Thank you so much for adding your voice to this important discussion about the evolving world of live theatre in a post pandemic world, Jim:
It’s a harsh reality that the worldwide pandemic of Covid 19 has changed all of us. Describe how your understanding of the world you know and how your perception and experience have changed on a personal level.
I see the fragility of the world we’ve all lived in up to this point differently. Lots of us tended to tie our self-worth to our work, our status, that things are either progressing or regressing in our work lives. That work was disproportionately important in what many of us thought success or happiness or contentment was.
I’ve got a teen daughter and a pre-teen son as well. What became very clear was that the pandemic gave me a pause to see where I really was in my life and where my kids were in their lives.
My work has been international for quite a while, so there have been times where I’ve been away three or four months during the year. And so I am grateful for this time and this has felt grounding to be here at home and to help the family and other people who need it.
With live indoor theatre shut for one year plus, with it appearing it may not re-open any time soon, how has your understanding and perception as a professional artist of the live theatre industry been altered?
Well, when we come back, the gatekeepers will have changed. A lot of the organizations will have had to do a lot of soul searching. And so, we will have the traditional crisis of live theatre, which is how do you balance all of the challenges of attracting an audience, building an audience, making an audience care and balance it with the influx of new priorities and realignment of so many of our assumptions. To me, that’s an exciting time.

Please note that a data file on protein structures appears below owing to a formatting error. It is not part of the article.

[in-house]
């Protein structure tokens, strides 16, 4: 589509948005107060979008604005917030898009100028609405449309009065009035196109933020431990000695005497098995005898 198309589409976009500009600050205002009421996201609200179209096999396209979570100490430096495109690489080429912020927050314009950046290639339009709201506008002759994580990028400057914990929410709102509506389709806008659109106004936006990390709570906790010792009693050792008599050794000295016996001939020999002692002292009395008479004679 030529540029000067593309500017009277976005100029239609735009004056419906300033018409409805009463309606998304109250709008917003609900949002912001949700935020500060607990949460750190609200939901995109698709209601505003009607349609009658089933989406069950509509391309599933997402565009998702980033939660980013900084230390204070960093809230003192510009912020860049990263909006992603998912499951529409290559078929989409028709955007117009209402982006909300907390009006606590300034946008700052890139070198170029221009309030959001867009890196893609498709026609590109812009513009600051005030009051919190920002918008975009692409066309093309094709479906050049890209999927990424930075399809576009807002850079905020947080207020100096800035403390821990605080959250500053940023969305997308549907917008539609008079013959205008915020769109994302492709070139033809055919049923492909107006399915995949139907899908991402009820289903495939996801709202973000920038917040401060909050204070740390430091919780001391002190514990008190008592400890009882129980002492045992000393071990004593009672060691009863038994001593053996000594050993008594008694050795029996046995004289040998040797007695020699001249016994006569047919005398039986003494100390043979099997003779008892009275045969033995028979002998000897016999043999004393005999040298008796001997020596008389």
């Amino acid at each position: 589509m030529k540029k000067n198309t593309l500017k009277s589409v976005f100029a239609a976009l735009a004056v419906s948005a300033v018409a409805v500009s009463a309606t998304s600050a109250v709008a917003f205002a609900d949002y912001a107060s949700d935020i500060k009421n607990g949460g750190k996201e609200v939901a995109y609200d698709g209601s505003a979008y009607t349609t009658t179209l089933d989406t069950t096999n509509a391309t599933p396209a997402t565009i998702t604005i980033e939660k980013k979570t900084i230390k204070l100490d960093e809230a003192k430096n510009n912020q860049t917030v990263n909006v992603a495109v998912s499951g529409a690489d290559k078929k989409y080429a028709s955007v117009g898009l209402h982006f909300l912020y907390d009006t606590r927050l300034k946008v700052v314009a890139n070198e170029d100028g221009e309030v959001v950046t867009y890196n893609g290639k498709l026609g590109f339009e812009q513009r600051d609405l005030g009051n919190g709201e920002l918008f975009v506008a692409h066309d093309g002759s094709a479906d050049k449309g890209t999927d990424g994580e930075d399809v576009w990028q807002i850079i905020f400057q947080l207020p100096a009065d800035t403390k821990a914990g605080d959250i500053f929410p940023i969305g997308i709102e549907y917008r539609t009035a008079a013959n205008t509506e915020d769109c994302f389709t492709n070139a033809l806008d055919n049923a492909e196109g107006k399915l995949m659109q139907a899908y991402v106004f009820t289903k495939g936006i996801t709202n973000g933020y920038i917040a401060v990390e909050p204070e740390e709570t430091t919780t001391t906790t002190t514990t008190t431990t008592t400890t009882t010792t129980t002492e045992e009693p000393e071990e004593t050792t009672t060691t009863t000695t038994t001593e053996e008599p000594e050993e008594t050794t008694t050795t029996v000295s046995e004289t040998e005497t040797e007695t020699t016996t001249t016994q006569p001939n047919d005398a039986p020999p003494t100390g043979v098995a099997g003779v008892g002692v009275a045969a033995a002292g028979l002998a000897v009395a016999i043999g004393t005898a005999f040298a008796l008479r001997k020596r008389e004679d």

There’s going to be a lot of people who don’t come back. There will be a lot of people who will step away, both audience and artists. I think there will be a huge attrition in the audience attendance. I was an Artistic Director in Toronto after SARS. At that point, before SARS happened, you could have 6 or 8 hit plays going on in Toronto that would be sold out. There’d be a review in the newspaper and the next day the first half of the run would be sold out because people would just get on the phone and know that if they wanted to catch that production, they would have to be quick or there might be limited availability ‘til such and such a day. Well, that went away. We’d lost the habit. I hope it’s the opposite and there is instead a pent up thirst.
That’s a little bit of weather forecasting and the one thing the pandemic has taught us: we don’t know anything. An image that I have nostalgia for is that lots of theatres around the planet have things are set on stage exactly the way they were on March 13, 2020. Costumes on hangers in the wings, things in dressing rooms, props on tables, sets; we didn’t come back as quickly as we hoped.
As a professional artist, what are you missing the most about the live theatre industry?
I miss the people.
I realized a number of years ago that one of the skills or changes I’ve observed in myself is that I’m a better collaborator than I’ve ever been. And because being in this business for a while is humbling, and it’s energizing and defeating and you certainly learn, if you’re fortunate enough to be able to work with great people, that the experience, the journey of making something is equal to whatever the output is, if not more important to you as a person.
And so, I miss that adventure terribly. Also, I think when all of the things converge correctly that honest exploration, that adventure process you go through with the other people ends up, no matter how exhausting it is, giving you a lot more than you put in because of the sum of the energy of the group.